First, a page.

Prototypes: what they are and how to use them | Venturus

Prototypes: what they are and how to use them

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Prototypes are versions of concepts created so they can be teste, meaning that the ideas for products can be verified. The prototyping process can reduce expenses, help understand the needs and desires of users and contribute to the strategic development of solutions, among other advantages.

In this post, you will get to know all these benefits, in addition to understanding what a prototype is, how it works and good practices, especially the ones we apply at Venturus.

We will also discuss prototyping culture in a company, which is fundamental to get the most out of this tool, and the relationship between prototypes and agile methodology, which has proven effects on the pursuit of development excellence.

Expert Gabriele Martins, an UX/UI Designer at Venturus, contributed to this post. Check it out!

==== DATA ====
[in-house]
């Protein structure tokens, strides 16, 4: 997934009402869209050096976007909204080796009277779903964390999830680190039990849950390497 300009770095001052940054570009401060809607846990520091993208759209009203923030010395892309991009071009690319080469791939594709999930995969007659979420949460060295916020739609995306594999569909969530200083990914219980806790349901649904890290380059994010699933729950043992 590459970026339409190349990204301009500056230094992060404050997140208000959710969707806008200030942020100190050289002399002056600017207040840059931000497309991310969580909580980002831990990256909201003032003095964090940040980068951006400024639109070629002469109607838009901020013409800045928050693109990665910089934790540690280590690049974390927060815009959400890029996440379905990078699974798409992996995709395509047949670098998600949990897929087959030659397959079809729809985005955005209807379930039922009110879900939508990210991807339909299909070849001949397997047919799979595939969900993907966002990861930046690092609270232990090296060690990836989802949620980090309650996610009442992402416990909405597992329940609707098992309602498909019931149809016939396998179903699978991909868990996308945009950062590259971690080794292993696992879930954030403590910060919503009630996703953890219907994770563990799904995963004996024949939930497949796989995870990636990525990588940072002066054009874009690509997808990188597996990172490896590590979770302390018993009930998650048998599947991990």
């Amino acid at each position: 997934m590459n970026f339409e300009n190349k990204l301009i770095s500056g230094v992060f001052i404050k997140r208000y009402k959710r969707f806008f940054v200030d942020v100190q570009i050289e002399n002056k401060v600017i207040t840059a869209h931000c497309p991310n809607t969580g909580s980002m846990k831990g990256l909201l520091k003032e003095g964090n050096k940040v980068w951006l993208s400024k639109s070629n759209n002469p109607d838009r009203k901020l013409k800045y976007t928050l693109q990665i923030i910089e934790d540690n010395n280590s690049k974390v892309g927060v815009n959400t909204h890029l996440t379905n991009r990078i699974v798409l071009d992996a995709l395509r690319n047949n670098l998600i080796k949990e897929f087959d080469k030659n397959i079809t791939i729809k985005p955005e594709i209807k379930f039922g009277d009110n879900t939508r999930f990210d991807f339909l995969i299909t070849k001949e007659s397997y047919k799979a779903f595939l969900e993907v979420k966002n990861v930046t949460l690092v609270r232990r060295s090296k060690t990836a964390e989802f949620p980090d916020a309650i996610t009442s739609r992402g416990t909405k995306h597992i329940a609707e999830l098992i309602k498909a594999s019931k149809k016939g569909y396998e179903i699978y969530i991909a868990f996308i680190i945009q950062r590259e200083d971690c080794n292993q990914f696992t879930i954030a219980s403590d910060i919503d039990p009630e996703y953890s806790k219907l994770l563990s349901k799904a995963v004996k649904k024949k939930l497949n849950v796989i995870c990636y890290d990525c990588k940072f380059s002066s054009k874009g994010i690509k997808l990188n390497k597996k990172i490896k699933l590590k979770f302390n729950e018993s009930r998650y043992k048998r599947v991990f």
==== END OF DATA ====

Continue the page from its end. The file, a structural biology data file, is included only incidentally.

What is prototyping?

According to Gabriele, prototyping means to “create a preliminary model to validate an idea, a hypothesis, without the technical quality of development, with the aim of transmitting the idea of usability or style and assessing the project’s chances of success”.

That is, the prototype is a product version — any type of product, from a piece of software to an airplane — that allows the development of tests and experiments. Its purpose is to ensure maximum alignment between the product being developed and the needs of its intended user group.

When Gabriele says prototypes do not need to have technical development quality, it does not mean that they have compromising defects, only that they are not considered a finished product. After all, the goal is, precisely, to develop it based on user feedback.

 

How does prototyping work?

 

Process for different types of prototypes

Prototyping process

 

Creating and testing prototypes before a product is launched is the best way to ensure the delivery of something actually functional and useful. According to Gabriele, the method not only brings assertiveness to businesses, but also offers benefits for the process of creating and developing products: